Art and the Olympics

Commissions for the Cultural Olympiad are unveiled

Today, the winning commissions for Artists Taking the Lead, one of the main schemes in London's Cultural Olympiad, were announced.

Each of the 12 commissions, worth £5.4m in total, was picked from more than 2,000 entries, and will represent the nine English regions and the nations of Northern Ireland, Scotland and Wales.

Until today, there had been relatively little to show from the Olympiad, which has been criticised for lacking leadership and direction. But since the Royal Opera House chief executive, Tony Hall, was appointed this summer as the Olympiad's new chair, it seems at last some progress is being made.

The artists presented their winning ideas at the Oxo Towern, about six miles away from the Olympic site at Stratford. Among the most impressive and ambitious projects were Craig Coulthard's Forest Pitch, for which the artist will be "hiding" a football pitch in a forest, and Alex Hartley's nowhereisland. Here, the artist brings Nymark, an island he discovered in the High Arctic region of Svalbard, to the south-west of England. Some of the other projects seemed less successful, but they were at least far-ranging in scope (giant lion sculptures, bus stops and Lady Godiva, to name a few).

Sebastian Coe told the New Statesman that although the Olympics is predominantly a sporting event, the Cultural Olympiad will be one of the "most serious legacies" of 2012. "One of the accusations was that it [the Olympiad] was going to be the metropolitan 'elite' talking to each other, and it would be very narrowly defined . . . But we could not have been much broader in our approach, from the London bus stops through to the Leeds Canvas where you are using film, dance and theatre all within the same framework."

There has, however, already been a prolific response to the London Olympics from artists in east London. For an "alternative cultural Olympiad", visit the Wick Curiosity Shop.

Picture: STAVROS DAMOS
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Jonathan Safran Foer Q&A: “I feel like every good piece of advice boils down to patience”

The author on delivering babies, Chance The Rapper, and sailing down the Erie Canal.

Jonathan Safran Foer is the author of the novels “Everything Is Illuminated” and “Extremely Loud and Incredibly Close”, and the nonfiction book “Eating Animals”. He lives in Brooklyn, New York.

What’s your earliest memory?

Falling asleep on my dad’s chest on a swing at my grandparents’ house. But the memory is a bit suspicious because there is a photograph and I remember my mum taking it, so I guess I wasn’t really asleep.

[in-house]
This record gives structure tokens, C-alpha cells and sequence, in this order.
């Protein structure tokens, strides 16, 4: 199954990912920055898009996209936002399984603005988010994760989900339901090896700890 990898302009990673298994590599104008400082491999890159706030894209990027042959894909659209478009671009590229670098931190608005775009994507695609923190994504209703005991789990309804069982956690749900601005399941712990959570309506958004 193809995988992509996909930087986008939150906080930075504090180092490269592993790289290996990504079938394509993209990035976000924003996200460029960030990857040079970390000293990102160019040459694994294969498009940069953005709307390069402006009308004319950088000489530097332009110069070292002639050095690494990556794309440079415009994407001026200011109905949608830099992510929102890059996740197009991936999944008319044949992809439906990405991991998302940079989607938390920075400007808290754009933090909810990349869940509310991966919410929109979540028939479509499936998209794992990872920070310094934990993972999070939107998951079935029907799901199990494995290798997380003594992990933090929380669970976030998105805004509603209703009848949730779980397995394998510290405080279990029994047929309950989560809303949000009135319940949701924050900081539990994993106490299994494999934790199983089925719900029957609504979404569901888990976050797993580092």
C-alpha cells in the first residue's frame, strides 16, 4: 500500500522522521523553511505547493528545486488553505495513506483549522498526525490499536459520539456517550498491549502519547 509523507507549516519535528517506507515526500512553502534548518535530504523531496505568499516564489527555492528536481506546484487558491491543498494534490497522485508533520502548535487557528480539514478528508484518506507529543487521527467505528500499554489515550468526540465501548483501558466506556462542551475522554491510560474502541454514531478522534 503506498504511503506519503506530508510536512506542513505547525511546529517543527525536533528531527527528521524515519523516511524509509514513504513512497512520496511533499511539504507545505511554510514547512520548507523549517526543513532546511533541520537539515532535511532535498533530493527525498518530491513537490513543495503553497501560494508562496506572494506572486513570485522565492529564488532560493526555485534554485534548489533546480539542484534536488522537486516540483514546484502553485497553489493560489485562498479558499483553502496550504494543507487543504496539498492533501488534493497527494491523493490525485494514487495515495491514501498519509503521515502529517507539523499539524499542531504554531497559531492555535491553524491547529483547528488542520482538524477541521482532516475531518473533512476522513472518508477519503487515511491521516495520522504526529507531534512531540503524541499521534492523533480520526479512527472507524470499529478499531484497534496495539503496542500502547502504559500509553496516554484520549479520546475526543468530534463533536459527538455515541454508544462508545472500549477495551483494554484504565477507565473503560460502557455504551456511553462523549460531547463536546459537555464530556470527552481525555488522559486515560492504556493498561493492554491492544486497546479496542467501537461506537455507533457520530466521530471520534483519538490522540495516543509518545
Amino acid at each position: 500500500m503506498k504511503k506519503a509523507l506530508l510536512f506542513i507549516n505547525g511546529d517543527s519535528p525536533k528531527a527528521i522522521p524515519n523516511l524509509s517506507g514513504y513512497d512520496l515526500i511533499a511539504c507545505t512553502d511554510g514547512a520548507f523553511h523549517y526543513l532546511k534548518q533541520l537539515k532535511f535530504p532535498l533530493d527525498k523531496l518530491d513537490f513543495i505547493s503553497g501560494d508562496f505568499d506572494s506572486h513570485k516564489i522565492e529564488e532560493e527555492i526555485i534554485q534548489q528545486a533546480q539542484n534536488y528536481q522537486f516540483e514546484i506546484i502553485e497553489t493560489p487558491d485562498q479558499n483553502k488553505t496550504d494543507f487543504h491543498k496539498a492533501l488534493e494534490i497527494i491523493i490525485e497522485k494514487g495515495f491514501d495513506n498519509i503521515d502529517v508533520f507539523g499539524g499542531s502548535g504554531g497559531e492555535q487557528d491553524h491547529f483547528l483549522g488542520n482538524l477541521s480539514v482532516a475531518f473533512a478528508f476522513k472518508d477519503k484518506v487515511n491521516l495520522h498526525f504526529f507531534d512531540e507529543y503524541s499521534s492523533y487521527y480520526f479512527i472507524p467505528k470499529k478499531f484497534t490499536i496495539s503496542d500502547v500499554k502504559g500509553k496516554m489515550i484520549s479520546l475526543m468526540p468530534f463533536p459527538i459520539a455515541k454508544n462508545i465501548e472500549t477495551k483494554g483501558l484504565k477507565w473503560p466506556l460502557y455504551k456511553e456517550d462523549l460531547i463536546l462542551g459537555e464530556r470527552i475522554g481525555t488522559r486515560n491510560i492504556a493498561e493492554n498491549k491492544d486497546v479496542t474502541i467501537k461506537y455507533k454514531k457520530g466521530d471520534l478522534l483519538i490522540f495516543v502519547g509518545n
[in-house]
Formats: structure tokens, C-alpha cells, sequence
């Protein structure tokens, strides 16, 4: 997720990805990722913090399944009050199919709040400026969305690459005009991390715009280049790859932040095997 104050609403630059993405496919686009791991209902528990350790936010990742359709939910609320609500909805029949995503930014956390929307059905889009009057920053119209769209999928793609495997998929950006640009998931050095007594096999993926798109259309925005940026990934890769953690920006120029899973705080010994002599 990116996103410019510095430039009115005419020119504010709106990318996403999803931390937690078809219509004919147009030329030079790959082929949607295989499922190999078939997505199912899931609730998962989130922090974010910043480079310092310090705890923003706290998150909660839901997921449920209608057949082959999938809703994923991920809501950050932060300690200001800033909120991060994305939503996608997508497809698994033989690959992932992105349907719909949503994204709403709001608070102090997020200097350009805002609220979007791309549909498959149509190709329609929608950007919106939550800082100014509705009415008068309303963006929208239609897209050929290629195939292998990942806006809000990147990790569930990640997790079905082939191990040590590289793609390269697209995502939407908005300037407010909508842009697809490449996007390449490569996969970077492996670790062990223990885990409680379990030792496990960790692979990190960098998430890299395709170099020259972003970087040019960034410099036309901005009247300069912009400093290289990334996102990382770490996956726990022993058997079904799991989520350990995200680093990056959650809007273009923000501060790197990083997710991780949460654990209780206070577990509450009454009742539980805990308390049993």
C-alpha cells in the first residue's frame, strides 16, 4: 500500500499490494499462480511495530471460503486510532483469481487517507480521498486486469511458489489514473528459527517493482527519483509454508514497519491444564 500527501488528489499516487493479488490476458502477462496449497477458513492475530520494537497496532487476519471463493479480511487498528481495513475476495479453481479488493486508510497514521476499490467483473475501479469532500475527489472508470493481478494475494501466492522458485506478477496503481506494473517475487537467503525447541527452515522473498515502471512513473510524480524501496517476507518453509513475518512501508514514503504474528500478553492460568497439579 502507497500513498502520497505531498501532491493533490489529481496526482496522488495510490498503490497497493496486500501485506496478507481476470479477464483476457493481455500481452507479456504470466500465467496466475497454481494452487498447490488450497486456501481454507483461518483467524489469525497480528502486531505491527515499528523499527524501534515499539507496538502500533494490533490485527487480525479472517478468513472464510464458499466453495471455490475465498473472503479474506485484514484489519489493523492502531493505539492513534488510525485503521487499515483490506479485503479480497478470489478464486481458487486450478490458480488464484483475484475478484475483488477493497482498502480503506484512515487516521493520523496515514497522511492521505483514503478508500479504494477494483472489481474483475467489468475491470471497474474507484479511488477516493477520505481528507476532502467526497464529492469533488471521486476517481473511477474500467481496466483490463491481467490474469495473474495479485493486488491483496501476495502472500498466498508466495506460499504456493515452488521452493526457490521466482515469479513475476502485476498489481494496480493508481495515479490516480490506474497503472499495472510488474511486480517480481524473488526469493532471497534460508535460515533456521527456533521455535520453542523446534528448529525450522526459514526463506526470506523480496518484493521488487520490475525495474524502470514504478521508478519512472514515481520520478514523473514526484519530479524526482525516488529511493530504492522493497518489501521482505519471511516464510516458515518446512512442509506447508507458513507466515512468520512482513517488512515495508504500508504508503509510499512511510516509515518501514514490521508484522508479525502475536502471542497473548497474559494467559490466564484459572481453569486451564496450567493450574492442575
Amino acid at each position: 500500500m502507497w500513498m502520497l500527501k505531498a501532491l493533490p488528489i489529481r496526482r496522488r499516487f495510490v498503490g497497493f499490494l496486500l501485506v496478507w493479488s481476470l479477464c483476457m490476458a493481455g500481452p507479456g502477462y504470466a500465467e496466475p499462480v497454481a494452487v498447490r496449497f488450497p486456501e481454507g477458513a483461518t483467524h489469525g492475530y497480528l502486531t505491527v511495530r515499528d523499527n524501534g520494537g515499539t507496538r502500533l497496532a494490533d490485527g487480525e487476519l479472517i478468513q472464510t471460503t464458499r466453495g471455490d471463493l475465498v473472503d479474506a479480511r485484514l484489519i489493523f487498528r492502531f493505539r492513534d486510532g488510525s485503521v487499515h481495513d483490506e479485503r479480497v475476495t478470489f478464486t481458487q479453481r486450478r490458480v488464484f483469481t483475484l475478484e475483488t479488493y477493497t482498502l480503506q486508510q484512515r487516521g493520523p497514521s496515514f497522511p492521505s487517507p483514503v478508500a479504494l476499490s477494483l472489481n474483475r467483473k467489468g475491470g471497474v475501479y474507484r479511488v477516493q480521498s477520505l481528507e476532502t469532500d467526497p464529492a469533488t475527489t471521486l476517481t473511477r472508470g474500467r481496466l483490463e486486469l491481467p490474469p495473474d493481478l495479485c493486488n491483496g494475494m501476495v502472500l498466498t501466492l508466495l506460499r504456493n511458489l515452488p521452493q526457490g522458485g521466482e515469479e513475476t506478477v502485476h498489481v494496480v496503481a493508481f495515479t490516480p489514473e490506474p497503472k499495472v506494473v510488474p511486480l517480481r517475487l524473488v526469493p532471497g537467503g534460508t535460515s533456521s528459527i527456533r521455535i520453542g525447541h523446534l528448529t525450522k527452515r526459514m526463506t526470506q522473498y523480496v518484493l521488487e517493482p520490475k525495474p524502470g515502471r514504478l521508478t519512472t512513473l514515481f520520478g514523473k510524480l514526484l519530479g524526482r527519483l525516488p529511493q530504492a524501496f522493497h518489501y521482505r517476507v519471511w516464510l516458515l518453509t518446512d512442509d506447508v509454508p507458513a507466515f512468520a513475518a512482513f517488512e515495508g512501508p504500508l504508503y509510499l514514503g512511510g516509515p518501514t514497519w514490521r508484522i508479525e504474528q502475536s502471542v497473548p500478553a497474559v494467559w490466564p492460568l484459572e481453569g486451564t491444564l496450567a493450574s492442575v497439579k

Who are your heroes?

The only person I have ever been nervous to meet, or whose presence felt larger than life, is Barack Obama. I don’t think that makes him a hero but there are many ways in which I aspire to be more like him.

What was the last book that made you envy the writer?

Man Is Not Alone by Abraham Joshua Heschel. It’s a meditation on religion – not really organised religion but the feeling of religiosity and spirituality. I can’t believe how clear he is about the most complicated subjects that feel like language shouldn’t be able to capture. It really changed me.

What would be your Mastermind specialist subject?

There was a period of about two years when my kids and I would go to an inn every other weekend so maybe the inns of Mid-Atlantic states? I’m not sure Mastermind would ever ask about that, though, so my other specialism is 20th century architecture and design.

In which time and place, other than your own, would you like to live?

I would be very happy to return to my childhood in Washington, DC. In a way, what I would really like is to be somewhere else at another time as somebody else. 

What TV show could you not live without?

I really like Veep, it’s unbelievably funny – but I could definitely live without it. Podcasts, on the other hand, are something that I could live without but might not be able to sleep without.

What’s your theme tune?

I don’t have a theme tune but I do have a ringtone, which is this Chance The Rapper song called “Juice”. Every time it rings, it goes: “I got the juice, I got the juice, I got the juice, juice, juice.” I absolutely love it and I find myself singing it constantly.

What’s the best piece of advice you’ve ever received?

It isn’t really delivered as advice but King Solomon says in the Bible: “This, too, shall pass.” I feel like every good piece of advice I’ve ever heard – about parenting, writing, relationships, inner turmoil – boils down to patience.

When were you happiest?

I took a vacation with my two sons recently where we rented a narrowboat and sailed down Erie Canal. We were so drunk on the thrill of hiring our own boat, the weather, the solitude, just the excitement of it. I can’t remember being happier than that.

If you weren’t a writer, what would you be?

An obstetrician. No obstetrician comes home on a Friday and thinks: “I delivered 20 babies this week, what’s the point?” The point is so self-evident. Writing is the opposite of that. I managed not to fill any pages this week with my bad jokes and trite ideas, flat images and unbelievable characters. Being a part of the drama of life in such a direct way really appeals to me.

Are we all doomed?

We’re all going to die. Isn’t that what it is to be doomed? There is a wonderful line at the end of Man Is Not Alone, which is something along the lines of: for the person who is capable of appreciating the cyclicality of life, to die is privilege. It’s not doom but one’s ultimate participation in life. Everything needs to change.

Jonathan Safran Foer’s latest novel “Here I Am” is published in paperback by Penguin

This article first appeared in the 14 September 2017 issue of the New Statesman, The German problem